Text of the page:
3) I am slowly tapering off the prednisolone. I am down to 3.85 mg per day. Perhaps that explains my cheerier outlook. I have a DEXA scan scheduled next month to monitor my bone density, which is a necessary precaution because prednisolone is famous for causing bone loss. I fully expect to find out that I have exceptionally strong, dense and sturdy bones. I have been taking calcium plus vitamin D supplements religiously. I have even spent 20 minutes without sunscreen in the sun on an almost daily basis and have started eating yogurt, even though I had sworn off dairy and am a bit of a sunscreen addict. My blood work revealed that even though I take high doses of vitamin D, I was deficient! How can this be? (Vitamin D deficiency also causes depression.)

4) My boob has stopped exploding. The big lump seems to be a tiny bit smaller, though it is still a hard mass surrounded by “pebbles.” I have three wonky purple scars and a visibly lumpy little boob. Oh, well. It could be worse. And, yes, I’m still pretty sure that the prednisolone is what is helping, but I’m weaning off it on my rheumatologist’s and breast surgeon’s advice. I also have a vested interest in preserving my bone density, sanity and trim figure.

5) I have recovered enough to go back to the gym!!!!!!! I’ll confess: I’m a gym rat. I love working out on all the cool machines. I have been to the gym a grand total of five times over the past month for gentle twenty-minute workouts. It sounds puny when I think that last summer I used to go six or seven times a week for one to two hours at a time of intense workouts, but I see my baby steps as a huge accomplishment. I am under strict doctors’ orders not to exceed thirty minutes moderate exercise five times a week. I’ve gone for longer walks and have continued with occasional yoga. I remember when the light boob-jostling brought about by a slow walk reduced me to tears. I can’t wait to start running again, but I have to.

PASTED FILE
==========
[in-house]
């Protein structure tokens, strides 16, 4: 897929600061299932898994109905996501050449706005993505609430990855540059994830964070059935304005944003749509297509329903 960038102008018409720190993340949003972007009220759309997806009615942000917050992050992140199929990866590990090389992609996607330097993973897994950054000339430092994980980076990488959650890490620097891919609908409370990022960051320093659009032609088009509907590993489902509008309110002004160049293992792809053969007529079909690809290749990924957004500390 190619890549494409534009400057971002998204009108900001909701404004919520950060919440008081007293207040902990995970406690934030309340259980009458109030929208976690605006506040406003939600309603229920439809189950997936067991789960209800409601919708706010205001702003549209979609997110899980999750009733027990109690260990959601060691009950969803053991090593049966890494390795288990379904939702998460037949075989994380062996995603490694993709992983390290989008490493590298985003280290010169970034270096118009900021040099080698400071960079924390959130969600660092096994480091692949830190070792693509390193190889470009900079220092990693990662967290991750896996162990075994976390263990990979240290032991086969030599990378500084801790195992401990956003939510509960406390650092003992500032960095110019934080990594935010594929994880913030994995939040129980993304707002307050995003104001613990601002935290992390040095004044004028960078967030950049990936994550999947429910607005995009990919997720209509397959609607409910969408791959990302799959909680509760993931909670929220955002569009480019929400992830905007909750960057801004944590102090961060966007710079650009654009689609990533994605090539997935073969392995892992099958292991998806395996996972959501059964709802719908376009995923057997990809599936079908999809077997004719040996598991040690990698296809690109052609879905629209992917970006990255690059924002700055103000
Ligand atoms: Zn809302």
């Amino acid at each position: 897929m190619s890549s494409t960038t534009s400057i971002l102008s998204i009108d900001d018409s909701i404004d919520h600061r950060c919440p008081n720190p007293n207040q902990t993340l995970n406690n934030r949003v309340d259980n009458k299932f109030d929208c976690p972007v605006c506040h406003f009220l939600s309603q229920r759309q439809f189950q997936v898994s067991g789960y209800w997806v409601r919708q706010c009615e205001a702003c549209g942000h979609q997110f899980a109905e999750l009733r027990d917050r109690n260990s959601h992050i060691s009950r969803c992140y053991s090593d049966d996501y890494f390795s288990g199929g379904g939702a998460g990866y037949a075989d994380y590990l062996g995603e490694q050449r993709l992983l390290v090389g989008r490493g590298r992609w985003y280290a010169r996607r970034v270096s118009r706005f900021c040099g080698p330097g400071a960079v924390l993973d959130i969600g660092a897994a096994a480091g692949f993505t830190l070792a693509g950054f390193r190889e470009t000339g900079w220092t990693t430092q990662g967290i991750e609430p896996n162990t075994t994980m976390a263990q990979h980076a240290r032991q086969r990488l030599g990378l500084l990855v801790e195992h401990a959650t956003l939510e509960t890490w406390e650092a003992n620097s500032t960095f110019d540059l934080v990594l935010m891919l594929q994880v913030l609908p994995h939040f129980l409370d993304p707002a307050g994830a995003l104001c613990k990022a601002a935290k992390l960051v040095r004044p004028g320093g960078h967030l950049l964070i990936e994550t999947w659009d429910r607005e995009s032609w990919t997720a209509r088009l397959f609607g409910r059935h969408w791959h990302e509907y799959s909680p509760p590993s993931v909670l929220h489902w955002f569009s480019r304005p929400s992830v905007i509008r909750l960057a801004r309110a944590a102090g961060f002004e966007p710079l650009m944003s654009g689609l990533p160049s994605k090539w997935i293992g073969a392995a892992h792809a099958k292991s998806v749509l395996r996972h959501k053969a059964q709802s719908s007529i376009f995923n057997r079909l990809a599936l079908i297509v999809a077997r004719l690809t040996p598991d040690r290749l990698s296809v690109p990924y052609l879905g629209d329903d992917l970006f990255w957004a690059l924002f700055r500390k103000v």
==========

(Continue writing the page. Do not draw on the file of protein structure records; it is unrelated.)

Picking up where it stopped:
6) I went on a wonderful family vacation to a water park, which of course involved a lot of swimming, jumping and sliding. It also involved communal showers. I was not at all self-conscious about my boob, and if anybody looked at it and winced or recoiled, I did not notice. Body image is definitely not an issue.